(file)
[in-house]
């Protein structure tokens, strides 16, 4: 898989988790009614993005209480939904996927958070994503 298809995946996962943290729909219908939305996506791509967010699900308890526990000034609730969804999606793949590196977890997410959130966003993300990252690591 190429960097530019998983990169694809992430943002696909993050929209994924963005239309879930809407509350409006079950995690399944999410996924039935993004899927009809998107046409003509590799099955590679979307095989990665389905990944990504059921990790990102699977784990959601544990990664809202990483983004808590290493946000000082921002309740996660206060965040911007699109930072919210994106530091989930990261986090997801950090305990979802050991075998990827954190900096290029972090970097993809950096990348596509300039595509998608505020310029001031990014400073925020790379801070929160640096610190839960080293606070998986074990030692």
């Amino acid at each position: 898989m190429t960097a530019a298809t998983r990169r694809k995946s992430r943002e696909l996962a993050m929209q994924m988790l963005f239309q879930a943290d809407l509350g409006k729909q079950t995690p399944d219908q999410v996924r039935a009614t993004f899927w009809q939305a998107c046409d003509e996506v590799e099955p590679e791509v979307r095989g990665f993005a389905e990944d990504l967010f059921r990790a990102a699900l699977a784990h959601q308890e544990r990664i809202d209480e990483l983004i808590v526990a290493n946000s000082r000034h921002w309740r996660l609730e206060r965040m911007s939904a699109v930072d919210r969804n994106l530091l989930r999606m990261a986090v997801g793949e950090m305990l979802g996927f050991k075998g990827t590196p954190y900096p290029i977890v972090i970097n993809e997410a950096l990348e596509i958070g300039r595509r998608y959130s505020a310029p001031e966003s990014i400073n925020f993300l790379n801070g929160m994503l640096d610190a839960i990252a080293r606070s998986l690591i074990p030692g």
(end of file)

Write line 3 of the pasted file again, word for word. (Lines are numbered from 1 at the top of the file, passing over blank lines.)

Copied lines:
């Amino acid at each position: 898989m190429t960097a530019a298809t998983r990169r694809k995946s992430r943002e696909l996962a993050m929209q994924m988790l963005f239309q879930a943290d809407l509350g409006k729909q079950t995690p399944d219908q999410v996924r039935a009614t993004f899927w009809q939305a998107c046409d003509e996506v590799e099955p590679e791509v979307r095989g990665f993005a389905e990944d990504l967010f059921r990790a990102a699900l699977a784990h959601q308890e544990r990664i809202d209480e990483l983004i808590v526990a290493n946000s000082r000034h921002w309740r996660l609730e206060r965040m911007s939904a699109v930072d919210r969804n994106l530091l989930r999606m990261a986090v997801g793949e950090m305990l979802g996927f050991k075998g990827t590196p954190y900096p290029i977890v972090i970097n993809e997410a950096l990348e596509i958070g300039r595509r998608y959130s505020a310029p001031e966003s990014i400073n925020f993300l790379n801070g929160m994503l640096d610190a839960i990252a080293r606070s998986l690591i074990p030692g």